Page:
Features: Panda USB Vaccine, email and IM scanning, proactive detection, personal firewall, wireless monitor, anti-phishing filter, anti-banking trojan engine

Distributor: Micro-P
SRP: £49.99

They say: A security suite that lets you use the internet with complete peace of mind.
Features: Anti-malware engine with 80 per cent less memory consumption, real-time file and email scanning, generic signature and heuristic scanning, personal firewall

Distributor: Micro P
SRP: £19.99

They say: Sits on top of your existing anti-virus, shielding your passwords, credit card numbers, and other digital valuables from prying eyes
Features: Free upgrade to version nine, identity protection, up-to-date protection with no updates, fast and invisible, blocks new and unknown threats, compatible with all major security products

Distributor: Gem, EntaTech, Target Components, Spire
SRP: £44.99

They say: Built exclusively for the everyday user, putting safety, simplicity and an easy-to-use design first
Features: User-friendly interface, anti-virus, antispyware, firewall, anti-phishing, spam filter, backup, free tech support, gaming mode and IM protection

Distributor: Gem, Ingram Micro

They say: Offers the industry’s most comprehensive, all-in-one protection against digital dangers
Features: Cloud heuristics and reputation service, proactive download scanner, anti-spam, web-based access to backup, Norton system insight to improve PC and application performance

Distributor: Gem, Ingram Micro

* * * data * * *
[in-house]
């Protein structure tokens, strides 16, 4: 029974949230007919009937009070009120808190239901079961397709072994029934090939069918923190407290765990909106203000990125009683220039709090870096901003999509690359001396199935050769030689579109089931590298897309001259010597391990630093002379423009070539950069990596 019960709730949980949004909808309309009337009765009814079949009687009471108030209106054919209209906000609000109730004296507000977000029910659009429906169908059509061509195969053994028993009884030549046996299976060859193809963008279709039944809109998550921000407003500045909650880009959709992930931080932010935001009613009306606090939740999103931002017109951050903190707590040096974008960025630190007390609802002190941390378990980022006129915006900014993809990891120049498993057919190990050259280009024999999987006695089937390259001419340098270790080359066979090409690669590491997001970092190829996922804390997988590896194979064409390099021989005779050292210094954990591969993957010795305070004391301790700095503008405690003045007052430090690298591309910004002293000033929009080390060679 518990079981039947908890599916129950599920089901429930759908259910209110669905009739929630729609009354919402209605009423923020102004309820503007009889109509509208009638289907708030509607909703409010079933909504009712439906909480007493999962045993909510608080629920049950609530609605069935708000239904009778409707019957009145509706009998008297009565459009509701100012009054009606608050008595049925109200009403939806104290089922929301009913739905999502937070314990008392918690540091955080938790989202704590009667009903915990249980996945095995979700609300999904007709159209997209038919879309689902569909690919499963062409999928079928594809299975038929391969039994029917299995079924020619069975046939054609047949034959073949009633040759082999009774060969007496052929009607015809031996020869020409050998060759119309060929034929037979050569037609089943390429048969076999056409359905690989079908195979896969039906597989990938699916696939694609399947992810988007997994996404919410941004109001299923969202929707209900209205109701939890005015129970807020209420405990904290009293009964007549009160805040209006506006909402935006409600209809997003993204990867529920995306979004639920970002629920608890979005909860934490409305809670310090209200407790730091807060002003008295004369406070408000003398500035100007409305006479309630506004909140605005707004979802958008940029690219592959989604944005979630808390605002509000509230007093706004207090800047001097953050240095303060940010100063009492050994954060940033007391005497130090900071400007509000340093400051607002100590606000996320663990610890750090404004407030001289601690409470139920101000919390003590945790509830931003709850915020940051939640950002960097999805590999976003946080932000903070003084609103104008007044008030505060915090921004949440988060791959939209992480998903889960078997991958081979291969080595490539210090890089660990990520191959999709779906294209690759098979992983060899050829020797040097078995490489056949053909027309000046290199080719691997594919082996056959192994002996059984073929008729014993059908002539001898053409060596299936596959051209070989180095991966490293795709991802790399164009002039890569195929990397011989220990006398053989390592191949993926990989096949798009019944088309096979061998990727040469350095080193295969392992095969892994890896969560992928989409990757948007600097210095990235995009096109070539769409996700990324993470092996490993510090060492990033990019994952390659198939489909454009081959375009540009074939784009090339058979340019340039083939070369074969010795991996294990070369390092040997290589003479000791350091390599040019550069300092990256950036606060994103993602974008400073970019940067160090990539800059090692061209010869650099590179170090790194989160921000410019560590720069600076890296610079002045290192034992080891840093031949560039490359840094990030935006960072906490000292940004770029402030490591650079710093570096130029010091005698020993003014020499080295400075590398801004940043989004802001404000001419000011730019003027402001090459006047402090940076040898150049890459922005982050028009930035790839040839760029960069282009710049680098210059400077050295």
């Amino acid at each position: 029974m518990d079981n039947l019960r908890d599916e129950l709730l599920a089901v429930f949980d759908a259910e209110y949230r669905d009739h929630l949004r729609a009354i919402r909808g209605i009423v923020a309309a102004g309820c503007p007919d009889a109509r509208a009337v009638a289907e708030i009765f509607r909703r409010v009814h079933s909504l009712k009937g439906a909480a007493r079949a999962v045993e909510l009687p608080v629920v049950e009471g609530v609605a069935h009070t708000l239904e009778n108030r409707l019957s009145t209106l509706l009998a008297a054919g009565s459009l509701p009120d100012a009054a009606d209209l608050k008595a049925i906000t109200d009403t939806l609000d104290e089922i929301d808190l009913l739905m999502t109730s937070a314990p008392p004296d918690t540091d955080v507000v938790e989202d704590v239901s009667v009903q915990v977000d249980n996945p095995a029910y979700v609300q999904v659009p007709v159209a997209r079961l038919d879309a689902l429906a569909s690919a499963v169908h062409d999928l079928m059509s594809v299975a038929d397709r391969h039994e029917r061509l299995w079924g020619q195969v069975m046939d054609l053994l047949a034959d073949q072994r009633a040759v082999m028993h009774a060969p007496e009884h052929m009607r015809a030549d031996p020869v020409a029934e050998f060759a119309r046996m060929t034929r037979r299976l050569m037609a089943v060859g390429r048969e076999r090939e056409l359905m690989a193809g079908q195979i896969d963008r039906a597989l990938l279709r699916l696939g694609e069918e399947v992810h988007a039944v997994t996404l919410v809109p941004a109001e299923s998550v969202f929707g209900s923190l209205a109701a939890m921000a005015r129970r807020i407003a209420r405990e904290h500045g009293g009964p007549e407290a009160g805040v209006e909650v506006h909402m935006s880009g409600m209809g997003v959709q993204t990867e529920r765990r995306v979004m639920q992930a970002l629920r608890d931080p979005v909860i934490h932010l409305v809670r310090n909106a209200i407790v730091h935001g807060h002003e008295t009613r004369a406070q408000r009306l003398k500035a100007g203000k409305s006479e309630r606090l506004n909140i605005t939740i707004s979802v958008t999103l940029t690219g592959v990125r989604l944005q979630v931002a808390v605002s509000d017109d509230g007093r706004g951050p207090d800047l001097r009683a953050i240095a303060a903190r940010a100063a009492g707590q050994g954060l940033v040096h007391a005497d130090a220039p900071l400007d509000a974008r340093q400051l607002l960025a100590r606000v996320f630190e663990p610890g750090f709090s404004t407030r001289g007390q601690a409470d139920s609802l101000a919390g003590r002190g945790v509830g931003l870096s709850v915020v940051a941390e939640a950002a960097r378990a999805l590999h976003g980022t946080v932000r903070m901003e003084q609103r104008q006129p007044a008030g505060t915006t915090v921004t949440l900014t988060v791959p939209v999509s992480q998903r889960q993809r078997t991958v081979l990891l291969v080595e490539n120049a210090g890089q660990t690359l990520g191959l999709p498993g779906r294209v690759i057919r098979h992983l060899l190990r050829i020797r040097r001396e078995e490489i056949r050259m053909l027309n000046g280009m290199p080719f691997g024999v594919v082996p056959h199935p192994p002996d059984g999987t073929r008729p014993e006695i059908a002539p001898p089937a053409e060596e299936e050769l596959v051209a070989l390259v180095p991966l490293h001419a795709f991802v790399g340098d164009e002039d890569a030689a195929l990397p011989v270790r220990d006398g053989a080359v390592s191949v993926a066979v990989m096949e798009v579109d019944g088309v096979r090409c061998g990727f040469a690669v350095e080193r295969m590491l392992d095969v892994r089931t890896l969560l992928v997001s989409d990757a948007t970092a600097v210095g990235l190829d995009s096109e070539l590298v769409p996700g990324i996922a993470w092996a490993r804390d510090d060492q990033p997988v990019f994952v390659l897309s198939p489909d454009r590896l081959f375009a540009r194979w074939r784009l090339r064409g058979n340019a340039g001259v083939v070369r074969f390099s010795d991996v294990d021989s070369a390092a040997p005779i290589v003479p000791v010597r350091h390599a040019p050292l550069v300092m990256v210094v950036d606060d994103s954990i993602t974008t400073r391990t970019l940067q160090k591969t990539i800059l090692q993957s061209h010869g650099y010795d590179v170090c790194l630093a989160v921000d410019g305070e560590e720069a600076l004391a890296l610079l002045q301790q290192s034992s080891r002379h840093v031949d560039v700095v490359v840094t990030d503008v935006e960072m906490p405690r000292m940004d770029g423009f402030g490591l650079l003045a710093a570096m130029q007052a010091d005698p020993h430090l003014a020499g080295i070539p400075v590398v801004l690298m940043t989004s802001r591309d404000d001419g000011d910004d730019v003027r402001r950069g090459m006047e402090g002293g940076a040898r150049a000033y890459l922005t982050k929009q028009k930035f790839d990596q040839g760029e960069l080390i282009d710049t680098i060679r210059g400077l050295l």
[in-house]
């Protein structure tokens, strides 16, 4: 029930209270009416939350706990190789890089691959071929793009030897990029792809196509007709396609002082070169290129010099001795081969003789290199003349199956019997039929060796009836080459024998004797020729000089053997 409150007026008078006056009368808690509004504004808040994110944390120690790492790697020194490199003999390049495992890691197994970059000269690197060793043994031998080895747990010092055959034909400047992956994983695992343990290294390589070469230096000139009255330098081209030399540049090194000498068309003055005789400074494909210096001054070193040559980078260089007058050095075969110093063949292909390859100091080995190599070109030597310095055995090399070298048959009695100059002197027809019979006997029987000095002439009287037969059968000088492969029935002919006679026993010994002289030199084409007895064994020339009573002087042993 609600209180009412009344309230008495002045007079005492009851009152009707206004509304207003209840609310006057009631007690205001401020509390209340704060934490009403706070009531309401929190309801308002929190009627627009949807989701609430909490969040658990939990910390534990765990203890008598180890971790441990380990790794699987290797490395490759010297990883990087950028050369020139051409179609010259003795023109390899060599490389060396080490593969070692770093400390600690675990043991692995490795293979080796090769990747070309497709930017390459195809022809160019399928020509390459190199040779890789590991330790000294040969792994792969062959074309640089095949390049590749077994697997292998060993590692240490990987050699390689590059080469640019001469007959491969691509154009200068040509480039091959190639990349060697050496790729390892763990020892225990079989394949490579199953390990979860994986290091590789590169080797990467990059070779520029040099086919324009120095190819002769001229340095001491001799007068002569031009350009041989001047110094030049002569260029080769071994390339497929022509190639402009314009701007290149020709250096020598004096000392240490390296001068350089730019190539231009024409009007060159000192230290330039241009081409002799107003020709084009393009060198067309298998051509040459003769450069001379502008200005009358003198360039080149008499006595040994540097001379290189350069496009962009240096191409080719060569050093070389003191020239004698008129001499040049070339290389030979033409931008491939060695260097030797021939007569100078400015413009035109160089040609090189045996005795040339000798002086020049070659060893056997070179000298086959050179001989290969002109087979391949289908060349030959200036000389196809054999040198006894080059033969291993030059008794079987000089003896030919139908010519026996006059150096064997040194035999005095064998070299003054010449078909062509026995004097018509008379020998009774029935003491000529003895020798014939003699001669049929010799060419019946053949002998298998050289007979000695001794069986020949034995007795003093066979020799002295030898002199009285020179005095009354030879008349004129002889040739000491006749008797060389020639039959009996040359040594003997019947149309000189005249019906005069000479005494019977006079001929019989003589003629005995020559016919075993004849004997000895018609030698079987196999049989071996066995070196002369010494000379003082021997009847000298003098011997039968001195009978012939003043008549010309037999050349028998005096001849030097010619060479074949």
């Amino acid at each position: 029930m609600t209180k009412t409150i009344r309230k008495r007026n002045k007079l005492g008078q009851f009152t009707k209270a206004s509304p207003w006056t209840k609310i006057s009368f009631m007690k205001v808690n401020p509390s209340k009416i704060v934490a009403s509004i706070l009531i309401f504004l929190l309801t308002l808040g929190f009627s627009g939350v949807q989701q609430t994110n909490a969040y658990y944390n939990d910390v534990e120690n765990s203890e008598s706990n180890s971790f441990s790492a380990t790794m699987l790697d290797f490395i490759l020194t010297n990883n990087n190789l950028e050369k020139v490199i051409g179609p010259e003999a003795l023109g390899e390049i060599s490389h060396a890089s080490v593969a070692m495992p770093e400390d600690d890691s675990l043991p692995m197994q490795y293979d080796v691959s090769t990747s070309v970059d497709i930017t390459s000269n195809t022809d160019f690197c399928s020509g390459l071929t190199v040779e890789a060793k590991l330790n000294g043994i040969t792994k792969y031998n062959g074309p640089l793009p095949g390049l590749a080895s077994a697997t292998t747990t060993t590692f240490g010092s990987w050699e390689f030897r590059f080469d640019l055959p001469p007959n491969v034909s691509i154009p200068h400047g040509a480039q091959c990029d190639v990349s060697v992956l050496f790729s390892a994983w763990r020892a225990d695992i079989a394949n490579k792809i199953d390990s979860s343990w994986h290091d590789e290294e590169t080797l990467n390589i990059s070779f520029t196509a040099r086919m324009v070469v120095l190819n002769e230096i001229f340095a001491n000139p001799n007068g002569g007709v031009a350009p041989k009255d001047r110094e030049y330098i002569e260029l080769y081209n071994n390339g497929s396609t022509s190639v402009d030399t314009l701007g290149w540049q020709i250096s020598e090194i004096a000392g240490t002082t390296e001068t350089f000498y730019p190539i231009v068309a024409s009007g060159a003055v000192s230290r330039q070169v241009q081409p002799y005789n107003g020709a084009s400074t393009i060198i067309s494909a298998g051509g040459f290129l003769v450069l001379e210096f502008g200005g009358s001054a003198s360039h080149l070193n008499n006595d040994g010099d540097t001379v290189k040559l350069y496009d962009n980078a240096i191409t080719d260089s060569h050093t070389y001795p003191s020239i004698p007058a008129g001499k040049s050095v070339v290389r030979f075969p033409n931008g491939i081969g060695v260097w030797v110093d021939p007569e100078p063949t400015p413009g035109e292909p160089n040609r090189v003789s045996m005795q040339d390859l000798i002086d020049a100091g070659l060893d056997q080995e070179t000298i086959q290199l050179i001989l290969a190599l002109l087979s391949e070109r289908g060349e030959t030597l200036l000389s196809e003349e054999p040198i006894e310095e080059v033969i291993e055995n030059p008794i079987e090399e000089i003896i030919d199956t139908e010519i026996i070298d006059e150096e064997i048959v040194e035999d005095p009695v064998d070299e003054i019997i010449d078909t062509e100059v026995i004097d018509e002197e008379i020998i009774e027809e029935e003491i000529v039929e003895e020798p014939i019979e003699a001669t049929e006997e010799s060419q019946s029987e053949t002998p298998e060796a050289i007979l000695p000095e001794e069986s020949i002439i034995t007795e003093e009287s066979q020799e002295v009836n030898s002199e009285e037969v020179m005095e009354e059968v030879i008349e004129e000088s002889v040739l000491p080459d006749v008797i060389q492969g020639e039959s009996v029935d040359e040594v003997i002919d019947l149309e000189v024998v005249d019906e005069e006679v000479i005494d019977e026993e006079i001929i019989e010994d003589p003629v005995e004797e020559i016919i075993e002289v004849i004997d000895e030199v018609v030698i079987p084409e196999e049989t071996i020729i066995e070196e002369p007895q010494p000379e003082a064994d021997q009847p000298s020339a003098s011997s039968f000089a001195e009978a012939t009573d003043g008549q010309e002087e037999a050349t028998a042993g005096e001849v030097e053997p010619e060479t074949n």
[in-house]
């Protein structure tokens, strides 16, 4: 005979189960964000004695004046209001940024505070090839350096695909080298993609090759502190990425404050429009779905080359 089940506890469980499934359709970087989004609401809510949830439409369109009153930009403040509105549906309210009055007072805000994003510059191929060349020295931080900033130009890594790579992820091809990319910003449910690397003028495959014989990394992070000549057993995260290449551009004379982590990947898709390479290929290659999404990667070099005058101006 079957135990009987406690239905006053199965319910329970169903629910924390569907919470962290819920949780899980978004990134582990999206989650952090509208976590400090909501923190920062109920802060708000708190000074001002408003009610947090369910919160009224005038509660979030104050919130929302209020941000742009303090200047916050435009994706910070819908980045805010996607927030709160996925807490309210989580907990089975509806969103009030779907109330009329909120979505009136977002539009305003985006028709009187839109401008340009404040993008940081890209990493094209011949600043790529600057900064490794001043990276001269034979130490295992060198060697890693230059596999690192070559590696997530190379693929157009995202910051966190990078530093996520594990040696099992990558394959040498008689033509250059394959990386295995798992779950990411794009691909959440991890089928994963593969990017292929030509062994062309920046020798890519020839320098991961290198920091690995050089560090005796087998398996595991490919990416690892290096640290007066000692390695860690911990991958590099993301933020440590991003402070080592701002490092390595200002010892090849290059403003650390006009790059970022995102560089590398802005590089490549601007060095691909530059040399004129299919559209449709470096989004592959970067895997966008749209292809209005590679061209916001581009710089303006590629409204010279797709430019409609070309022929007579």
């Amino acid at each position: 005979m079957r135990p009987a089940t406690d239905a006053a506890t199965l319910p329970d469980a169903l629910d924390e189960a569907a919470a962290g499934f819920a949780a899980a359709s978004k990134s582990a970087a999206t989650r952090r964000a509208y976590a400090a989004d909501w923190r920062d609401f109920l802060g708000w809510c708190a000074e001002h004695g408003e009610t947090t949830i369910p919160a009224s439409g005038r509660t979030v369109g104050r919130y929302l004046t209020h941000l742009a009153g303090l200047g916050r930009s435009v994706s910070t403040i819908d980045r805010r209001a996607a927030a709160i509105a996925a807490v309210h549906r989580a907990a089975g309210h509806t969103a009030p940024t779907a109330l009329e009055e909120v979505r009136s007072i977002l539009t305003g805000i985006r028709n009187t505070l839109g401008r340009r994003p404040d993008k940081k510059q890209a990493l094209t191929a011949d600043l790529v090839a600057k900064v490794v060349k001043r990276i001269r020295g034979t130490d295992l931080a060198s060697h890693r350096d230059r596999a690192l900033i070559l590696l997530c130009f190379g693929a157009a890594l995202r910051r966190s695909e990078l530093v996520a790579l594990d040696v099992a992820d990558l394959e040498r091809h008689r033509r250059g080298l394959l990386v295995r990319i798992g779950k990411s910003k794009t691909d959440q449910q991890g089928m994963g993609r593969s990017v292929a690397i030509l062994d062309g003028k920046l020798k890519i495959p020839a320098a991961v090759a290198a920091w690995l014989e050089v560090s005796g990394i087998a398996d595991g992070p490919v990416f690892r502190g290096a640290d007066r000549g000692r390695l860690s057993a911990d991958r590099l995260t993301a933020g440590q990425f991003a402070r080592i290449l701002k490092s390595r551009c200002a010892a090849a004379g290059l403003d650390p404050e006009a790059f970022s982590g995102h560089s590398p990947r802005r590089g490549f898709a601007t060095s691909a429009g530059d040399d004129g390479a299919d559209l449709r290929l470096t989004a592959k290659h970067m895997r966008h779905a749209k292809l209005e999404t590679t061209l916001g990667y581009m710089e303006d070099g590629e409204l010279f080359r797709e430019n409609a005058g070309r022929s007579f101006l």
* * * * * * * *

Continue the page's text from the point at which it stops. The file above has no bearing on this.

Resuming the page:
They say: Protects your applications, settings, folders, files and everything else on your PC with professional grade backup and recovery
Features: Cold Imaging for backup without installing Ghost, Blu-ray support, full system or specific file backup, incremental backup saves only those files that have changed, Offsite or NAS backup, advanced compression and LightsOut Restore

Distributor: Gem, EntaTech
SRP: £39.99
They say: Keeps your PC protected without sacrificing speed. It loads and protects faster, requires less disk space, and doesn’t create confusion with an overload of unnecessary features
Features: Low disk usage, spy sweeper, complete protection against viruses, worms, trojans, keyloggers and rootkits, automatic backup, ‘shredder’ function, email monitoring and global response network

Check Also

Giacom and DWS appoint James Baker as Chief Alliance and Product Officer

Giacom and Digital Wholesale Solutions (DWS) have appointed James Baker as Chief Alliance and Product …